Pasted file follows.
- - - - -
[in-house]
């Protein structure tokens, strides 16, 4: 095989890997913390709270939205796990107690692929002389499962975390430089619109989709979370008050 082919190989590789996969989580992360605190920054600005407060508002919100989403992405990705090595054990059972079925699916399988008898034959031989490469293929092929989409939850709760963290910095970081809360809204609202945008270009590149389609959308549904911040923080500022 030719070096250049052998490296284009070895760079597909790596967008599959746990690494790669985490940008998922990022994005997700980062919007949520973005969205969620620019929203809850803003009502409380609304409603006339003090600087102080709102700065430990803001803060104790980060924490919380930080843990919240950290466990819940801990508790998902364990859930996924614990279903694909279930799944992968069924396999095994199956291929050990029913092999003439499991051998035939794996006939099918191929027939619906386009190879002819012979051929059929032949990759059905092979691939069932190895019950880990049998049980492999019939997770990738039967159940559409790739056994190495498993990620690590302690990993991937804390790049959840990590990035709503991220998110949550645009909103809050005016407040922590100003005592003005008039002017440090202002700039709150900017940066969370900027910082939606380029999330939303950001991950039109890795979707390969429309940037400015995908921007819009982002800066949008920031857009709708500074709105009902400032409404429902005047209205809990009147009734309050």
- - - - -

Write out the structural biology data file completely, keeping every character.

[in-house]
């Protein structure tokens, strides 16, 4: 095989890997913390709270939205796990107690692929002389499962975390430089619109989709979370008050 082919190989590789996969989580992360605190920054600005407060508002919100989403992405990705090595054990059972079925699916399988008898034959031989490469293929092929989409939850709760963290910095970081809360809204609202945008270009590149389609959308549904911040923080500022 030719070096250049052998490296284009070895760079597909790596967008599959746990690494790669985490940008998922990022994005997700980062919007949520973005969205969620620019929203809850803003009502409380609304409603006339003090600087102080709102700065430990803001803060104790980060924490919380930080843990919240950290466990819940801990508790998902364990859930996924614990279903694909279930799944992968069924396999095994199956291929050990029913092999003439499991051998035939794996006939099918191929027939619906386009190879002819012979051929059929032949990759059905092979691939069932190895019950880990049998049980492999019939997770990738039967159940559409790739056994190495498993990620690590302690990993991937804390790049959840990590990035709503991220998110949550645009909103809050005016407040922590100003005592003005008039002017440090202002700039709150900017940066969370900027910082939606380029999330939303950001991950039109890795979707390969429309940037400015995908921007819009982002800066949008920031857009709708500074709105009902400032409404429902005047209205809990009147009734309050």